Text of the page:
The medical knowledge we gained in the 20th century had very narrow goals: stop people from dying. It was focused on treating short bouts of illness caused by a specific disease often localized to a particular organ or organ system. However, the CDC estimates that over half of adults in the U.S. suffer from one or more chronic diseases that cannot be cured, only managed. The costs of treating these diseases now represents 75 percent of the $2 trillion in U.S. annual healthcare spending. While we will always need acute care, managing chronic illness requires a different mindset. Physicians must consider not only the physical disease, but psychological, cultural, and socioeconomic factors that contribute to the illness. It is no longer enough to simply treat the most pressing symptom and wait for the patient to return when the condition gets worse.

2) Our payment structure reinforces the focus on disease by rewarding procedures, not cheaper interventions like prevention or care coordination.

In the 1950s, 60s and into the 70s, primary care physicians were well respected members of the community and helped patients navigate and coordinate more specialized care. Children of this era remember having a family doctor who would attend to all of their family’s medical needs. However, as Forbes columnist Todd Hixon beautifully summarizes:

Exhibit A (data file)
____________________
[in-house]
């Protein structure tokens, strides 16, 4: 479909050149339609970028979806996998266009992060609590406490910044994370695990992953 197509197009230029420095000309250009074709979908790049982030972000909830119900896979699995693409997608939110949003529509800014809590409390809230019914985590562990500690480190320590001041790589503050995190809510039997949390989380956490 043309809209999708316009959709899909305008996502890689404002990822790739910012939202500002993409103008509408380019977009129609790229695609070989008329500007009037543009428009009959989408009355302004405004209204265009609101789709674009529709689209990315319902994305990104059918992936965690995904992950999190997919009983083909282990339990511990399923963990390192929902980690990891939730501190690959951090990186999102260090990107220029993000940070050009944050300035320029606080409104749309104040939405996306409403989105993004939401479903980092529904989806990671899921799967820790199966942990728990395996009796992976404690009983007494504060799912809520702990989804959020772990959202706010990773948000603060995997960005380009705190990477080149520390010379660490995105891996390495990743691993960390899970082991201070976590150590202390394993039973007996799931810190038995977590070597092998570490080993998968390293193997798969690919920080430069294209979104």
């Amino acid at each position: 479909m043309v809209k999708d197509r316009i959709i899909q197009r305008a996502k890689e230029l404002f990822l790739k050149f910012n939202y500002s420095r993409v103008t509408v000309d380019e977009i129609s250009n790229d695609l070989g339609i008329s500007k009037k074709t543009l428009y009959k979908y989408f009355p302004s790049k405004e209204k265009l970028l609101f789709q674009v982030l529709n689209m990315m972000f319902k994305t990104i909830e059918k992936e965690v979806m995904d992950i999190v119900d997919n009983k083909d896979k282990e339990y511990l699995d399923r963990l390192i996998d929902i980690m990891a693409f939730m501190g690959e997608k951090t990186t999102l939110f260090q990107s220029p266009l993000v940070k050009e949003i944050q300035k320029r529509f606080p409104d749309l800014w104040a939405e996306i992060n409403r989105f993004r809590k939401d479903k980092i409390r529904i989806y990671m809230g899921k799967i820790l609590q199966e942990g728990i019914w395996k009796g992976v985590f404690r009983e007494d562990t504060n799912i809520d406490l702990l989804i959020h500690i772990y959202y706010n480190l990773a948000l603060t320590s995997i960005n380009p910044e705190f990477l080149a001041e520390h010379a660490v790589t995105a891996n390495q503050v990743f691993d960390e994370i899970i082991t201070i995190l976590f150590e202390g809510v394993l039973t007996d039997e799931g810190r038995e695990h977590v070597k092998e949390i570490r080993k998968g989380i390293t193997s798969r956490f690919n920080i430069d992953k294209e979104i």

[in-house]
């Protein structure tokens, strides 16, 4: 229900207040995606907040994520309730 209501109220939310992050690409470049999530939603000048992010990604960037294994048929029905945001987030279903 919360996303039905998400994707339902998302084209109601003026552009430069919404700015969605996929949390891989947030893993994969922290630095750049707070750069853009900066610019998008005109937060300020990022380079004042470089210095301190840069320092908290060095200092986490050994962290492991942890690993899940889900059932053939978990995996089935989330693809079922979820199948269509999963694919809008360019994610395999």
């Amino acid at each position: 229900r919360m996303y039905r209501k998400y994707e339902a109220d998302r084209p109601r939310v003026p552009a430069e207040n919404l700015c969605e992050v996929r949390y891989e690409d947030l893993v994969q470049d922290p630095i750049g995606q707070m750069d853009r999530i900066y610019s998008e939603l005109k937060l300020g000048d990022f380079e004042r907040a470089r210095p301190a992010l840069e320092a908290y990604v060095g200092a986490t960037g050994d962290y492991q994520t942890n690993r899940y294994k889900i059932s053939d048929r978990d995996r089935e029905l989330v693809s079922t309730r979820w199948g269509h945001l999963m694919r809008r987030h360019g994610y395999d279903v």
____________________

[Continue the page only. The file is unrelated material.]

In the 1980s and 1990s, as the cost of healthcare became burdensome for corporate and government payers, the dynamic changed. The federal government and the insurance companies created a structure of procedures and payment rates for each. Procedures based on higher levels of training and technology received higher fees. The Feds and insurers tried to push down prices of procedures, but at the same time they rewarded advances in medical knowledge and technology, and the result was highly trained specialists were well paid for performing sophisticated procedures, and family doctors were squeezed.

With money flowing to specialists, primary care doctors were forced to see more and more patients and had less time to spend with any one patient. Unpaid services such as preventive care and care coordination quickly went out the window. With the lure of greater prestige and earning potential, medical students funnelled into specialties, creating a deficit of primary care doctors. Today, it isn’t unusual for patients to be shuttled from one specialist to another with no one looking at the bigger picture of the patient’s well-being.

3) Treatment decisions are influenced by money, not necessarily what is best for the patient.

The procedure-based payment structure rewards doctors for doing more, even when it might be better to do nothing. As Sanjaya Kumar and David Nash write in their groundbreaking 2011 book Demand Better: Revive Our Broken Healthcare System:

Our healthcare delivery system spends more than 700 billion of its 2.3 trillion in annual health spending on medical care that does nothing to improve a patient’s health…seven hundred billion dollars every year. And, most alarmingly all that ineffective treatment and harmful care represents one-third of tests, treatments and procedures that physicians perform.

It’s not that physicians are looking to waste resources or get rich, but as Kumar and Nash note: